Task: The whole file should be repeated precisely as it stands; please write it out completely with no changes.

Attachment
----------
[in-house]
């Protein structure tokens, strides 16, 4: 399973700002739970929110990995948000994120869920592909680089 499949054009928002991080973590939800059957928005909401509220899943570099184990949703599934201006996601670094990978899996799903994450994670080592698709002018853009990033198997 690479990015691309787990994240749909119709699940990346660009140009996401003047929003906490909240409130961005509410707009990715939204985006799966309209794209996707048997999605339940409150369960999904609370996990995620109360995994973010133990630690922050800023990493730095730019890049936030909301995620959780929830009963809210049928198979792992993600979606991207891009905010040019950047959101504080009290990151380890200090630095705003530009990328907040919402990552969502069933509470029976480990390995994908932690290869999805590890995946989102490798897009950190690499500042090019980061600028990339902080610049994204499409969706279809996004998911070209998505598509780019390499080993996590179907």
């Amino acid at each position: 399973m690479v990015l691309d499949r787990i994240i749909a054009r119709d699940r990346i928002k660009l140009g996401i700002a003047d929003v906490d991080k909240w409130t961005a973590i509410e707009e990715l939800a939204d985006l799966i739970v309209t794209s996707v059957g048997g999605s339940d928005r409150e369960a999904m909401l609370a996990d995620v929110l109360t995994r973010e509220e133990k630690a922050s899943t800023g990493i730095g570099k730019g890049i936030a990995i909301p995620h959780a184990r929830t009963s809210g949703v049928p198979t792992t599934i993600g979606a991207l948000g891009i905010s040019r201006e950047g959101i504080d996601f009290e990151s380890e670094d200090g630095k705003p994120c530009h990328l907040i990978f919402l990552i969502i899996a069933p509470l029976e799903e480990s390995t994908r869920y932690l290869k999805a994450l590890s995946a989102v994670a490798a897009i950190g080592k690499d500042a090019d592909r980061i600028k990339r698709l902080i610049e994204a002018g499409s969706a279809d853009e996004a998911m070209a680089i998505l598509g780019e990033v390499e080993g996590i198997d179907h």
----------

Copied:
[in-house]
């Protein structure tokens, strides 16, 4: 399973700002739970929110990995948000994120869920592909680089 499949054009928002991080973590939800059957928005909401509220899943570099184990949703599934201006996601670094990978899996799903994450994670080592698709002018853009990033198997 690479990015691309787990994240749909119709699940990346660009140009996401003047929003906490909240409130961005509410707009990715939204985006799966309209794209996707048997999605339940409150369960999904609370996990995620109360995994973010133990630690922050800023990493730095730019890049936030909301995620959780929830009963809210049928198979792992993600979606991207891009905010040019950047959101504080009290990151380890200090630095705003530009990328907040919402990552969502069933509470029976480990390995994908932690290869999805590890995946989102490798897009950190690499500042090019980061600028990339902080610049994204499409969706279809996004998911070209998505598509780019390499080993996590179907």
């Amino acid at each position: 399973m690479v990015l691309d499949r787990i994240i749909a054009r119709d699940r990346i928002k660009l140009g996401i700002a003047d929003v906490d991080k909240w409130t961005a973590i509410e707009e990715l939800a939204d985006l799966i739970v309209t794209s996707v059957g048997g999605s339940d928005r409150e369960a999904m909401l609370a996990d995620v929110l109360t995994r973010e509220e133990k630690a922050s899943t800023g990493i730095g570099k730019g890049i936030a990995i909301p995620h959780a184990r929830t009963s809210g949703v049928p198979t792992t599934i993600g979606a991207l948000g891009i905010s040019r201006e950047g959101i504080d996601f009290e990151s380890e670094d200090g630095k705003p994120c530009h990328l907040i990978f919402l990552i969502i899996a069933p509470l029976e799903e480990s390995t994908r869920y932690l290869k999805a994450l590890s995946a989102v994670a490798a897009i950190g080592k690499d500042a090019d592909r980061i600028k990339r698709l902080i610049e994204a002018g499409s969706a279809d853009e996004a998911m070209a680089i998505l598509g780019e990033v390499e080993g996590i198997d179907h």